In experiment 1, seven tasks were administered to participants using a blocked design. In the first task (Novel Pictures), participants were shown novel color outdoor scenes [duration = 2.5 s, ITI = 0.5 s, ≈10° of visual angle]. Using their right hands, participants pressed one button on a response box to indicate that the picture was oriented vertically (portrait orientation) and another to indicate that the picture was presented horizontally (landscape orientation). In the second task (Familiar Pictures), participants were shown repeatedly a single familiar picture (duration = 2.5 s, ITI = 0.5 s, ≈10°) with the same instructions. Participants had been prefamiliarized to this picture (it was present on the screen for ≈5 min. before scanning), and it was used in both experiments. In the third task (Noise Detection), participants were asked to indicate whether a pale green “X” or “T” (≈0.7°) was embedded in a visual white noise mask (≈11°). In the fourth task (Odd/Even Digits), participants were shown single digits (1–9, ≈0.5°) and asked to indicate whether the digit was odd or even. In the fifth task (Arrows), participants were shown a white arrow (≈1.5°) and asked to indicate whether it pointed left or right. In the sixth task (Moving Fixation), participants were asked to maintain fixation on a white dot (≈0.4°) that randomly moved after a variable delay (0.5–1.5 s). In the seventh task (Rest), participants were instructed to relax and wait for the next task to appear. For each task, a brief instruction (e.g., “Odd or Even?” or “Rest”) was displayed at the top of the screen.

Within each scan, all seven tasks were presented three times in a fixed, pseudorandom order for a total of 21 blocks. Each block lasted 21 s. There were seven trials within each block of Novel or Familiar Pictures, and a variable number of trials (self-paced) within each of the other blocks. Four complete scans were administered in succession to each participant, for a total of 12 blocks of each task.

In experiment 2, a rapid event-related (16, 17) design was used in which there were three types of trials: Novel Pictures (2.5-s duration, 0.5-s ITI), Familiar Pictures (2.5-s duration, 0.5-s ITI), and baseline trials. Two baseline conditions were used, and each was administered twice each to each participant. In one condition (Rest Baseline), baseline trials consisted of a 3-s blank screen (a conventional baseline or null trial). In the other condition (Odd/Even Baseline), baseline trials consisted of 3 s of the Odd/Even Digit task. Participants alternated between scans using each baseline condition. Within each scan, 48 Novel Pictures, 48 Familiar Pictures, and 48 Baseline trials were presented in a predetermined, pseudorandom order (17, 18). There were a total of 96 trials of each type in the Rest Baseline condition and 96 trials of each type in the Odd/Even Baseline condition. Unlike experiment 1, no instructions were displayed at the top of the screen during the Rest trials, and the screen was completely blank.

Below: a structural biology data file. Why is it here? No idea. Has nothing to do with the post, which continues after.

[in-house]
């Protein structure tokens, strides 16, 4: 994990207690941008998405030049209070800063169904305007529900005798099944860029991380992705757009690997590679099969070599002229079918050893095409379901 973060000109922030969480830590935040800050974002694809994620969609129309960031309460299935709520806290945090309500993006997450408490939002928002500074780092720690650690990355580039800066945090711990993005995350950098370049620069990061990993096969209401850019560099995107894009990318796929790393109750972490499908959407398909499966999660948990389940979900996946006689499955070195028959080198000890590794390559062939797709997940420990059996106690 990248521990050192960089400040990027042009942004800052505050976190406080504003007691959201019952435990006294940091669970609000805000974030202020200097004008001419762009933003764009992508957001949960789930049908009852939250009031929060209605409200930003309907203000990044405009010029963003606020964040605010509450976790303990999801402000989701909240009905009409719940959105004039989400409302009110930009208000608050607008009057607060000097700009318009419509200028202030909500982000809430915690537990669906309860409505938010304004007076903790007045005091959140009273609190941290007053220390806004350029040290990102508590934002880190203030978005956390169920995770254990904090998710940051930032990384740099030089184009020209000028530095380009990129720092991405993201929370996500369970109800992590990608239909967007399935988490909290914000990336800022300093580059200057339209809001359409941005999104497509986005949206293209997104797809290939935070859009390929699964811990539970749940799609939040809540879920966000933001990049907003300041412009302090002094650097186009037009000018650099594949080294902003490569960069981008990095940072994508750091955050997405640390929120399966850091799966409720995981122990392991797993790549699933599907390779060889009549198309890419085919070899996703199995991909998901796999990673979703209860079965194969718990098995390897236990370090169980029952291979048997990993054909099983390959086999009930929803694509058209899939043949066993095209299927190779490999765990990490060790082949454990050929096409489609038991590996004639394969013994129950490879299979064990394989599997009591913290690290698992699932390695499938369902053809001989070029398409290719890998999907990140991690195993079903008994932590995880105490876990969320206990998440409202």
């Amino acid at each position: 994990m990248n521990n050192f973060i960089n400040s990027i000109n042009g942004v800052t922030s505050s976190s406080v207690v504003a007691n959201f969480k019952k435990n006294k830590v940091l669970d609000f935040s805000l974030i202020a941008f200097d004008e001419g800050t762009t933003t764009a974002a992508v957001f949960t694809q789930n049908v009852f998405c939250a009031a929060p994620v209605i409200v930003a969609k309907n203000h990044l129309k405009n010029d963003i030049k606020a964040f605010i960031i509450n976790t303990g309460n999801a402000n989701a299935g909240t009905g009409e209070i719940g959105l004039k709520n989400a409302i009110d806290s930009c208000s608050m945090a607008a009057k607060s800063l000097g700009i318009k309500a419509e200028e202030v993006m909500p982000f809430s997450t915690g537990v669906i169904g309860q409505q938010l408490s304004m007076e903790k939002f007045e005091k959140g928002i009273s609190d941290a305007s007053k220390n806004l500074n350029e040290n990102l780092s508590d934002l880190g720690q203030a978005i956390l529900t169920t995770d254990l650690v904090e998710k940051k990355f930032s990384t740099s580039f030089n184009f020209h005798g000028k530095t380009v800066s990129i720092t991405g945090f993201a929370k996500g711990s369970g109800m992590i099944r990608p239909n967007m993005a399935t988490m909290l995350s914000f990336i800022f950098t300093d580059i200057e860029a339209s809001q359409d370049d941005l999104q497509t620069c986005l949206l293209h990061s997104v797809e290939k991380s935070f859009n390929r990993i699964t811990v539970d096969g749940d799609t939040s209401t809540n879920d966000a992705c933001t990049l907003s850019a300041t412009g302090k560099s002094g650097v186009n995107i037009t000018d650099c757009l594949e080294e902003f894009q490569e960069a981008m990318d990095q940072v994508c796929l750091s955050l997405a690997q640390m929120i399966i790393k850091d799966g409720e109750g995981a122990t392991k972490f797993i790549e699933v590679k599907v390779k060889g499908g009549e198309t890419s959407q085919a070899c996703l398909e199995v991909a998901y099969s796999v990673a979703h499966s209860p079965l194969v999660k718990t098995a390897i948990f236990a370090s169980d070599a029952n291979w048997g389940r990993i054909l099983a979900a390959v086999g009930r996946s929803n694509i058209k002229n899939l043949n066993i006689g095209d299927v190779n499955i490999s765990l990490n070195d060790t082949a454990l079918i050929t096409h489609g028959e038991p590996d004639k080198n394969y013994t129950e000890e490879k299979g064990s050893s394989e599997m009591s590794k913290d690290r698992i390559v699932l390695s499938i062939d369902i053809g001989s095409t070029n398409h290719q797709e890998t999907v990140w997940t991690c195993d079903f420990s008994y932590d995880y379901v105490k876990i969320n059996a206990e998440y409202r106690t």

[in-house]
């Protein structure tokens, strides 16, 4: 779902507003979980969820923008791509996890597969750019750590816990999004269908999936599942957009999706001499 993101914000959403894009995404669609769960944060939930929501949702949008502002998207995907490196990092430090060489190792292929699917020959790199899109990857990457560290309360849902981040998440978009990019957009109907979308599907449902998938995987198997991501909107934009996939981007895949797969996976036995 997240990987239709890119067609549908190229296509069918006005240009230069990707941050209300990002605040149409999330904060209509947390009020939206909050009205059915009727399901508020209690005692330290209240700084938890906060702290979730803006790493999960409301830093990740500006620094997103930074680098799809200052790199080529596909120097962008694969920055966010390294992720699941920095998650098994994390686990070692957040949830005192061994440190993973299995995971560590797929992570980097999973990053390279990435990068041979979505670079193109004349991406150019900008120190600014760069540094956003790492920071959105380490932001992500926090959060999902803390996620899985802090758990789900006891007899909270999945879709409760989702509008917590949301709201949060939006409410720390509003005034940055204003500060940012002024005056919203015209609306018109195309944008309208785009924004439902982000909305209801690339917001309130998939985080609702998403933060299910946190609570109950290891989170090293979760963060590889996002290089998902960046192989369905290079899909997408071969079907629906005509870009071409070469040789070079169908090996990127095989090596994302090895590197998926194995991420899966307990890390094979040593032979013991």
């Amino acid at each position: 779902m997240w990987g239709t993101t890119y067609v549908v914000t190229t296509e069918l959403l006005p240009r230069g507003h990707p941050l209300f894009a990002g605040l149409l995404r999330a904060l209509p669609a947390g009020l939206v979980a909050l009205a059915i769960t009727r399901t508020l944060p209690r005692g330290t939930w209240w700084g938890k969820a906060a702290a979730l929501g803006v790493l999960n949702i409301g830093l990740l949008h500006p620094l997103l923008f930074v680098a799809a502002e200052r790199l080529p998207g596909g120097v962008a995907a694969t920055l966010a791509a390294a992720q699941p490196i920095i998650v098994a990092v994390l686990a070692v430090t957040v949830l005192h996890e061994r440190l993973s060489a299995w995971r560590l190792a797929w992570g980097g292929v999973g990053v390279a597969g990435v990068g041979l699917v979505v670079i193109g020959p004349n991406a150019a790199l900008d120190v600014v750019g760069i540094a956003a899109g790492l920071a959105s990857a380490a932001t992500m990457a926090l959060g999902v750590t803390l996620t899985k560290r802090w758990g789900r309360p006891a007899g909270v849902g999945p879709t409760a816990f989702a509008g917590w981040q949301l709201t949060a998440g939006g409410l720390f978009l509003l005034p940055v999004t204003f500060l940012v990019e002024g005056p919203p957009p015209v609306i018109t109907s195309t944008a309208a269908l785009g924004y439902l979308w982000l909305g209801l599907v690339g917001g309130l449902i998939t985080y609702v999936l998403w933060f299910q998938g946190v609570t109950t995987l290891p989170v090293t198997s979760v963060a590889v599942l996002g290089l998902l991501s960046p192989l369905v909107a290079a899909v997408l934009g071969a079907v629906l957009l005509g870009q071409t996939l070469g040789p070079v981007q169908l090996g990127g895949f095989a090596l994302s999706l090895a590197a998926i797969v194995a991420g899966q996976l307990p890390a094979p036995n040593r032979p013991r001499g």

Imaging Parameters.

Imaging was performed on a Siemens (Erlangen, Germany) 1.5T Vision clinical MRI scanner equipped with a large, clinical flex coil and a bite bar. Functional, whole-brain T2*-weighted images were acquired by using an echoplanar, single-shot pulse sequence with a matrix size of 64 × 64, a TE (echo time) of 43 msec, a flip angle of 90°, and an in-plane resolution of 4 × 4 mm. For each scanning run, 153 oblique axial images were acquired for each of 32 4-mm-thick slices aligned with the principle axis of the hippocampus. Images were acquired in an interleaved fashion with a TR (repetition time) of 3 s. Stimulus presentation began on the 5th image and ended on the 148th image, allowing for the initial stabilization of the MR signal (four images) and for its return to baseline at the end of the task (five images). After the last fMRI scan, a high-resolution (1 mm3) MP-RAGE (magnetization prepared-rapid gradient echo) structural scan was acquired for anatomical localization.

Image Analysis.

Images were first coregistered through time by using a three-dimensional registration algorithm (19). Within each run, voxels were eliminated if the signal magnitude changed >8% between two samples or if the mean signal level was below a threshold defined by the inherent noise in the data acquisition. Images were then spatially smoothed by using a two-dimensional (in-plane) Gaussian kernel (full-width half-maximum = 1.5 voxels).

In experiment 1, each participant's fMRI data from the four blocked scans was then averaged. A general linear model (GLM) of the activity in each voxel then was constructed by using a multiple-regression technique with eight regressors. Six of the regressors coded for the six nonrest block types, adjusting for typical values of the hemodynamic response. The other two regressors coded for linear and second-order drift in the MR signal. Six statistical maps resulted from this analysis, each indicating the percent signal change in each voxel for a particular task relative to the rest task. These maps of percent change were then used in calculating cross-participant t tests and repeated-measures ANOVAs.